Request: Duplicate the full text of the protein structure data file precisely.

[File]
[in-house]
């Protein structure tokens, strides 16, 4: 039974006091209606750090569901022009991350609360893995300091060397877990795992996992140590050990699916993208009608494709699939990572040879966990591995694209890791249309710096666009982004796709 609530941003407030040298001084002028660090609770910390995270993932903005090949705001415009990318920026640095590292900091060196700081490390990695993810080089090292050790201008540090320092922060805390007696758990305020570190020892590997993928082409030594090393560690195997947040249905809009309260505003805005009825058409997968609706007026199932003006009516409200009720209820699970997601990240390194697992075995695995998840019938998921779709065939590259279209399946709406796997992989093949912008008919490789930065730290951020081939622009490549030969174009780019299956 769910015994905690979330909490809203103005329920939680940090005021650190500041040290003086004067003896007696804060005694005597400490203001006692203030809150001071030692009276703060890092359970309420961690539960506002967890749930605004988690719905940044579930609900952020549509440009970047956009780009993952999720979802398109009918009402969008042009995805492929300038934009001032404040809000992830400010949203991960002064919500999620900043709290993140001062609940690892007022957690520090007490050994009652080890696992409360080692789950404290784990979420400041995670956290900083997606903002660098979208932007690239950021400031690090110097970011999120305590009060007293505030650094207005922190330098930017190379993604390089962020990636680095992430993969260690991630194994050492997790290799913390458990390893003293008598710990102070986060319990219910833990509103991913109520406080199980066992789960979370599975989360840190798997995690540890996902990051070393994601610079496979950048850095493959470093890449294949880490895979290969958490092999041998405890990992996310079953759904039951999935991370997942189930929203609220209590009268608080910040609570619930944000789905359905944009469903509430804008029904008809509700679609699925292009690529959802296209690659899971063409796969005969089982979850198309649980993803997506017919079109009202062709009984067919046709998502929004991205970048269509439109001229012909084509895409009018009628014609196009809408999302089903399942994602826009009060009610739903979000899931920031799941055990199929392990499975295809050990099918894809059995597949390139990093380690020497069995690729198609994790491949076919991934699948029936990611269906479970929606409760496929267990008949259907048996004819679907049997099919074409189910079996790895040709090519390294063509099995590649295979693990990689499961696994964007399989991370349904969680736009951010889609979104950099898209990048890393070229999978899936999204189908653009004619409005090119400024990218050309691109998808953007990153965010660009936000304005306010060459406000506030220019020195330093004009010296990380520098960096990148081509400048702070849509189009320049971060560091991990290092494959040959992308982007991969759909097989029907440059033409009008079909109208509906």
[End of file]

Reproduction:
[in-house]
């Protein structure tokens, strides 16, 4: 039974006091209606750090569901022009991350609360893995300091060397877990795992996992140590050990699916993208009608494709699939990572040879966990591995694209890791249309710096666009982004796709 609530941003407030040298001084002028660090609770910390995270993932903005090949705001415009990318920026640095590292900091060196700081490390990695993810080089090292050790201008540090320092922060805390007696758990305020570190020892590997993928082409030594090393560690195997947040249905809009309260505003805005009825058409997968609706007026199932003006009516409200009720209820699970997601990240390194697992075995695995998840019938998921779709065939590259279209399946709406796997992989093949912008008919490789930065730290951020081939622009490549030969174009780019299956 769910015994905690979330909490809203103005329920939680940090005021650190500041040290003086004067003896007696804060005694005597400490203001006692203030809150001071030692009276703060890092359970309420961690539960506002967890749930605004988690719905940044579930609900952020549509440009970047956009780009993952999720979802398109009918009402969008042009995805492929300038934009001032404040809000992830400010949203991960002064919500999620900043709290993140001062609940690892007022957690520090007490050994009652080890696992409360080692789950404290784990979420400041995670956290900083997606903002660098979208932007690239950021400031690090110097970011999120305590009060007293505030650094207005922190330098930017190379993604390089962020990636680095992430993969260690991630194994050492997790290799913390458990390893003293008598710990102070986060319990219910833990509103991913109520406080199980066992789960979370599975989360840190798997995690540890996902990051070393994601610079496979950048850095493959470093890449294949880490895979290969958490092999041998405890990992996310079953759904039951999935991370997942189930929203609220209590009268608080910040609570619930944000789905359905944009469903509430804008029904008809509700679609699925292009690529959802296209690659899971063409796969005969089982979850198309649980993803997506017919079109009202062709009984067919046709998502929004991205970048269509439109001229012909084509895409009018009628014609196009809408999302089903399942994602826009009060009610739903979000899931920031799941055990199929392990499975295809050990099918894809059995597949390139990093380690020497069995690729198609994790491949076919991934699948029936990611269906479970929606409760496929267990008949259907048996004819679907049997099919074409189910079996790895040709090519390294063509099995590649295979693990990689499961696994964007399989991370349904969680736009951010889609979104950099898209990048890393070229999978899936999204189908653009004619409005090119400024990218050309691109998808953007990153965010660009936000304005306010060459406000506030220019020195330093004009010296990380520098960096990148081509400048702070849509189009320049971060560091991990290092494959040959992308982007991969759909097989029907440059033409009008079909109208509906």